Writing, writing, bane of my life

I know, me and everyone else, ever. As I was saying earlier, though, I ran into more writer’s block than I was prepared for. Like that post, this one is also a post about teaching.

Useful thing I have discovered: I write better when I’m teaching.

There are a few factors to this:

  • Perversely, I’m more productive when I have more demands on my time. Particularly if the demand, on top of my regular courseload, is a people-oriented job; if it gives me structure to my week and short-term deadlines which might otherwise be lacking.
  • Said people-oriented jobs often keep me feeling good about myself.  They give me plenty of small ways to feel effective and efficient. Retail worked well for this; front office work wasn’t too bad either; and teaching is brilliant.
  • Marking is the best writing training anyone ever invented.

Let’s talk about the last one a bit more.

Lesser Known Editing and Proofreading Marks - a list of silly/snarky proofreading marksFirstly, marking is similar to editing. And editing is excellent writing training. I edited my friends’ essays and had my friends edit mine all the way through undergrad; and I had the boon – or bane – of a merciless copy-editor in my teacher/mentor M. Eventually, I learned to look at things and think what would M. say about this?* I in turn subject my (un)fortunate undergrads to this treatment. And one upside of turning my editor-brain back on is that am critically reviewing my own work as I go. Bonus!

The second thing is that I’ve been sick. And when sick, I seem to end up in a state of semi-functionality where I can take information in, but find it hard to put it back out again in a hierarchical or analytical fashion. Everything I wrote between, oh, January and April and to be completely rewritten because it had no structure at all.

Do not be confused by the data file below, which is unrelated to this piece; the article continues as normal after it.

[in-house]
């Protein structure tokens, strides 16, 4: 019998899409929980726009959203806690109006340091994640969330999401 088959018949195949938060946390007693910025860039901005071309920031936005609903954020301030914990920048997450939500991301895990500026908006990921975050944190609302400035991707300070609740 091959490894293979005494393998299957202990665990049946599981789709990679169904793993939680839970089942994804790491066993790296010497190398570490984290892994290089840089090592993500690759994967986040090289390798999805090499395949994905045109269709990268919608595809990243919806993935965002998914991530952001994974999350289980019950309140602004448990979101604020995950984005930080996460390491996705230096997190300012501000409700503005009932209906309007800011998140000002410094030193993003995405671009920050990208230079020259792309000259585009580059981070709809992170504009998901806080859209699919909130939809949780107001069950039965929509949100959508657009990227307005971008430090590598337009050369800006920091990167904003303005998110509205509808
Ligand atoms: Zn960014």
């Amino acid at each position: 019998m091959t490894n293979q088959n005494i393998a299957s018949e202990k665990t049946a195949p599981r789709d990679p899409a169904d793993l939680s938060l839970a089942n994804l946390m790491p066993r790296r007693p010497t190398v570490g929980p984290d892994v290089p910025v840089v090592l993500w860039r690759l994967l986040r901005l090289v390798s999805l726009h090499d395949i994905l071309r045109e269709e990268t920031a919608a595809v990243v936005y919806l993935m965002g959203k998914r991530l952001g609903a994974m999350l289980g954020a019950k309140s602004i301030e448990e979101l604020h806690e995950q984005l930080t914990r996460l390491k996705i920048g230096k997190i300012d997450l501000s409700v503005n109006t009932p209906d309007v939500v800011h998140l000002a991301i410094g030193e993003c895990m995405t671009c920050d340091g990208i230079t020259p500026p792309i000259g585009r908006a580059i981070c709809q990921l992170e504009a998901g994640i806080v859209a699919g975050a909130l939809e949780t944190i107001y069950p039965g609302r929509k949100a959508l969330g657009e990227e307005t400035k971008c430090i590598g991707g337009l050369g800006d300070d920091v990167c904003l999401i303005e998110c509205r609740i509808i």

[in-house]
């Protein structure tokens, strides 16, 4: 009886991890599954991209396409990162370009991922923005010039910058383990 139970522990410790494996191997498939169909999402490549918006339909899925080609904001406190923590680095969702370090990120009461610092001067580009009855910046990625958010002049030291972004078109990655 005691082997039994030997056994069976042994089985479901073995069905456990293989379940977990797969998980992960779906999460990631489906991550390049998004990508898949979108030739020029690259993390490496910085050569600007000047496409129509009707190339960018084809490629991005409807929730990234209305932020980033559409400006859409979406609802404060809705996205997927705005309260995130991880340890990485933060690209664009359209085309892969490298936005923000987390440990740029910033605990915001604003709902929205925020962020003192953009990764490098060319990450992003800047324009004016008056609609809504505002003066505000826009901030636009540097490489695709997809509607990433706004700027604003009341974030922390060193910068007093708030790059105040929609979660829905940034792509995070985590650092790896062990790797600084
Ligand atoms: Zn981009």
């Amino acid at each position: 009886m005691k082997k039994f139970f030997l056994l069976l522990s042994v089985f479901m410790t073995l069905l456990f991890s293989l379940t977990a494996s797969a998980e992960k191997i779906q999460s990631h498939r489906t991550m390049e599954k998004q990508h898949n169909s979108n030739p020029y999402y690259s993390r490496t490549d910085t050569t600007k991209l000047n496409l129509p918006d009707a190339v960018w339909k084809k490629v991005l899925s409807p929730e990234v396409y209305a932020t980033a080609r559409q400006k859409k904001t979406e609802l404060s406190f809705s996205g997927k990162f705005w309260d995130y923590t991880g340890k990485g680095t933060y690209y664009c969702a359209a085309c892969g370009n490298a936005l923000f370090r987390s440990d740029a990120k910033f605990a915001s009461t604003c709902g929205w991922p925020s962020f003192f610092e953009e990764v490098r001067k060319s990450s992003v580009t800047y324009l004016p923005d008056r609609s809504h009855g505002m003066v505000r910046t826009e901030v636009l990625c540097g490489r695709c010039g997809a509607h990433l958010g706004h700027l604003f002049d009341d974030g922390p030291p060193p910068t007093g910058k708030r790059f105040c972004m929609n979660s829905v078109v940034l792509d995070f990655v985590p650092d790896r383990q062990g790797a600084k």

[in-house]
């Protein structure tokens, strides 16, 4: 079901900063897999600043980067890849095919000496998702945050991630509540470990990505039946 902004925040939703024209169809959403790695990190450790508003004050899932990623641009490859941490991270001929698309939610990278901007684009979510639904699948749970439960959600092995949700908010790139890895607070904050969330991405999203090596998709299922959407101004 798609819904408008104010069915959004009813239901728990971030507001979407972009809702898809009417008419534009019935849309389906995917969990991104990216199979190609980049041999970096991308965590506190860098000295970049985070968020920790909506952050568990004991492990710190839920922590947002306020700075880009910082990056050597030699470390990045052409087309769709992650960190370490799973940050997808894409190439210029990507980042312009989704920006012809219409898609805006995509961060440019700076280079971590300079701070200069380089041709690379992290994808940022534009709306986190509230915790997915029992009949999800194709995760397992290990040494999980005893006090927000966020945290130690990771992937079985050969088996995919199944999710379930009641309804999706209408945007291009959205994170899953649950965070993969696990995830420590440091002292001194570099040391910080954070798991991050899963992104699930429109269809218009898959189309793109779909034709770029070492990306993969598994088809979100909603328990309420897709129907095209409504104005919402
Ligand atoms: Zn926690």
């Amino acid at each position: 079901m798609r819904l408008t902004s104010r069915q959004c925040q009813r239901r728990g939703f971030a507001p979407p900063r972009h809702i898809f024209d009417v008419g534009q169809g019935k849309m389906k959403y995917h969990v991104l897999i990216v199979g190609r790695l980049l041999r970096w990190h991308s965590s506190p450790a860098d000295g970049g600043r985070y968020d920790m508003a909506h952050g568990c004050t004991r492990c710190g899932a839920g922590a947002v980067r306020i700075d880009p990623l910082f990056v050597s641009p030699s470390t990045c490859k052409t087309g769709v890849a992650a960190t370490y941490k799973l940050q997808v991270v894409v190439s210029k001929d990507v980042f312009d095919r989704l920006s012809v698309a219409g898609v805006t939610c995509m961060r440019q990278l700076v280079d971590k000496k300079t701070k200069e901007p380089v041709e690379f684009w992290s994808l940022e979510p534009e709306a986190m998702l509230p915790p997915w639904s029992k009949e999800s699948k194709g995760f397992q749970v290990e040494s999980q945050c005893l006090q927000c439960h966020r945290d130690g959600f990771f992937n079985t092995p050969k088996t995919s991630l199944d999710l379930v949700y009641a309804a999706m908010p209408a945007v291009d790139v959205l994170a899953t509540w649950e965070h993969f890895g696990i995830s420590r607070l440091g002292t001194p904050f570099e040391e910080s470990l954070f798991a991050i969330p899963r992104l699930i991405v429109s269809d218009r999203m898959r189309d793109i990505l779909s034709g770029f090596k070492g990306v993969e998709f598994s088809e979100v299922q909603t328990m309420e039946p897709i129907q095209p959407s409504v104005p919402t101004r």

You know who else has trouble putting out information in a hierarchical and analytical fashion? Undergrads. If I benefited from the copy-editing side of marking most from the outstanding students, the decent-but-not-brilliant students gave me something useful, too. In the course of figuring out Simple Steps To Improving Your Structure/Paragraphs/Introductions* * For Second Years, I accidentally taught myself how to fix problems even when my brain is coated in cotton wool.

Practice non-random punctuation and sensible acts of grammarThere was that one spectacular week when I ran a tutorial on “common structural errors and how to fix them”. I used a hypothetical essay question, so as not to pick on anyone in particular; and that  hypothetical question just happened to relate to the chapter I was writing. Not a single mistake covered in that tutorial was absent from my draft at the time! That was depressing.

Looking at my own work in relation to the work that comes across my desk from students has another benefit, too: it’s helps snap me out of perfectionism. I could run myself in circles trying to make something perfect; or I could look at it and think how would I tell the second-years to fix this? If it’s fixed sufficiently that I could show it to a bright student as an example of “writing problem: fixed”, that will do for a first draft! And then we can rinse and repeat this process on subsequent drafts.


* I had the great satisfaction of sharing workspace with two MDST undergrads one afternoon, while one of them edited the other’s essay. I’m not sure there’s any more gratifying words to hear than “would you rather hear this from me, or Amy?”
** I promised someone a workshop on conclusions. However, I’m still not sure I know how to write a conclusion! Problematic.

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